Coda

Very casually, half way through the last book in the series, The Triumph of Time, Blish tells us that DeFord was shot by the City Fathers for crooked dealing ‘seven centuries’ before that story is set, so about 3295 (p.559). Since The Triumph of Time was published in 1959, three years before A Life For The Stars, anyone who’d been reading the books as they came out, will have known Chris’s ultimate fate throughout their reading of this narrative.


Related links

Other science fiction reviews

1888 Looking Backward 2000-1887 by Edward Bellamy – Julian West wakes up in the year 2000 to discover a peaceful revolution has ushered in a society of state planning, equality and contentment
1890 News from Nowhere by William Morris – waking from a long sleep, William Guest is shown round a London transformed into villages of contented craftsmen

1895 The Time Machine by H.G. Wells – the unnamed inventor and time traveller tells his dinner party guests the story of his adventure among the Eloi and the Morlocks in the year 802,701
1896 The Island of Doctor Moreau by H.G. Wells – Edward Prendick is stranded on a remote island where he discovers the ‘owner’, Dr Gustave Moreau, is experimentally creating human-animal hybrids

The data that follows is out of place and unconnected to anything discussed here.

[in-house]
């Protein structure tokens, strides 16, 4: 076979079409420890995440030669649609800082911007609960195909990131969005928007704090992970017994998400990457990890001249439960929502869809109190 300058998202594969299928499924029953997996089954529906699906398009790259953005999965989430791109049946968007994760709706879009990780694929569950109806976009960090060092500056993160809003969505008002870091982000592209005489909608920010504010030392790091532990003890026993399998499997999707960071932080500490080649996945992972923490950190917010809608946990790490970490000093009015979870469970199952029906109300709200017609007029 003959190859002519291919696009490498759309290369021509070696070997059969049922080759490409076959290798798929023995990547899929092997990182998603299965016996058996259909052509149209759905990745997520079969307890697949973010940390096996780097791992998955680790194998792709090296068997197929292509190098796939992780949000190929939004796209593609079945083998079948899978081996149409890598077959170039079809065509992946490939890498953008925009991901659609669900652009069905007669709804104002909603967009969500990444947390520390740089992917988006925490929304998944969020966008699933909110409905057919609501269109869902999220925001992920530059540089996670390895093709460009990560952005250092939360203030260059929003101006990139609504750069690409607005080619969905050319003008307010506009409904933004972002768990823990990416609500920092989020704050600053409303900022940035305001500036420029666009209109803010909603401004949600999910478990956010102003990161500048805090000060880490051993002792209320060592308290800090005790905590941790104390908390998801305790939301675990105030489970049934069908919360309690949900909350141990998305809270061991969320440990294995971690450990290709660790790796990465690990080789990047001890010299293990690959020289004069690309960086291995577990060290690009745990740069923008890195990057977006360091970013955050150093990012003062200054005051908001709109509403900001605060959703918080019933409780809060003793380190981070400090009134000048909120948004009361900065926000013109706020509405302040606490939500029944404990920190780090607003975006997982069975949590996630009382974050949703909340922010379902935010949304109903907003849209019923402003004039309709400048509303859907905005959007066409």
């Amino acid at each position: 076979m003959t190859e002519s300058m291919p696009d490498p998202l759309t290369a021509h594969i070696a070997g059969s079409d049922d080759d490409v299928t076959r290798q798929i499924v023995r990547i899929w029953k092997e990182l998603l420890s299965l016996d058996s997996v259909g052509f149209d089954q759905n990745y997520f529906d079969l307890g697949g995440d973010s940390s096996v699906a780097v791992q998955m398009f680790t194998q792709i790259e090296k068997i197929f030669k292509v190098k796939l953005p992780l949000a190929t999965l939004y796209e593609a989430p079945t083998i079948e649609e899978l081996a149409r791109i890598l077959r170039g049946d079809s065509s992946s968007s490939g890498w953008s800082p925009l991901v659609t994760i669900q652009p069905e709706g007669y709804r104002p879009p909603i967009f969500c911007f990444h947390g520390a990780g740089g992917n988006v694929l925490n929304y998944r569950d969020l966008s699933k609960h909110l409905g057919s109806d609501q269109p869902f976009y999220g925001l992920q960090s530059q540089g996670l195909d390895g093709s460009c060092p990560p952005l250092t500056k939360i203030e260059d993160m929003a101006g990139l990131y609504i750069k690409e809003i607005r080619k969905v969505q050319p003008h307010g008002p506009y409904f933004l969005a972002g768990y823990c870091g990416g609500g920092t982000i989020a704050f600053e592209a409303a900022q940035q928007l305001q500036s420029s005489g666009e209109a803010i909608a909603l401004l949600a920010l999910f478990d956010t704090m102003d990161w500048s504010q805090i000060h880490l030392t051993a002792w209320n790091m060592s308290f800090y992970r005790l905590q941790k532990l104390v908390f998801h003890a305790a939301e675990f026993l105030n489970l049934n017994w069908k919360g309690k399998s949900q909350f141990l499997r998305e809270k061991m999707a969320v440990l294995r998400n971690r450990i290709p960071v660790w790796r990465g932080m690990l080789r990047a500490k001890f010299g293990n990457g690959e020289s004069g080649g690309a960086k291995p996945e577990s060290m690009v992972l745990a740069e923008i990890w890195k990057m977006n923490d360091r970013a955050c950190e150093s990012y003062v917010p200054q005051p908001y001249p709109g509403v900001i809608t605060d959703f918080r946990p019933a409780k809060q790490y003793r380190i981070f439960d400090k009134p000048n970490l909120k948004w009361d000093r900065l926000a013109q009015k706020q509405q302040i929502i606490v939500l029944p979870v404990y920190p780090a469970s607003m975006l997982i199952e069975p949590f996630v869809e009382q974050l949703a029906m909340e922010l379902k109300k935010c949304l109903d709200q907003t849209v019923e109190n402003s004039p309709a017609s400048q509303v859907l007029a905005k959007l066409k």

1897 The Invisible Man by H.G. Wells – an embittered young scientist, Griffin, makes himself invisible, starting with comic capers in a Sussex village, and ending with demented murders
1898 The War of the Worlds – the Martians invade earth
1899 When The Sleeper Wakes/The Sleeper Wakes by H.G. Wells – Graham awakes in the year 2100 to find himself at the centre of a revolution to overthrow the repressive society of the future
1899 A Story of the Days To Come by H.G. Wells – set in the same London of the future described in the Sleeper Wakes, Denton and Elizabeth fall in love, then descend into poverty, and experience life as serfs in the Underground city run by the sinister Labour Corps

1901 The First Men in the Moon by H.G. Wells – Mr Bedford and Mr Cavor use the invention of ‘Cavorite’ to fly to the moon and discover the underground civilisation of the Selenites
1904 The Food of the Gods and How It Came to Earth by H.G. Wells – two scientists invent a compound which makes plants, animals and humans grow to giant size, leading to a giants’ rebellion against the ‘little people’
1905 With the Night Mail by Rudyard Kipling – it is 2000 and the narrator accompanies a GPO airship across the Atlantic
1906 In the Days of the Comet by H.G. Wells – a passing comet trails gasses through earth’s atmosphere which bring about ‘the Great Change’, inaugurating an era of wisdom and fairness, as told by embittered working class narrator Willie Leadford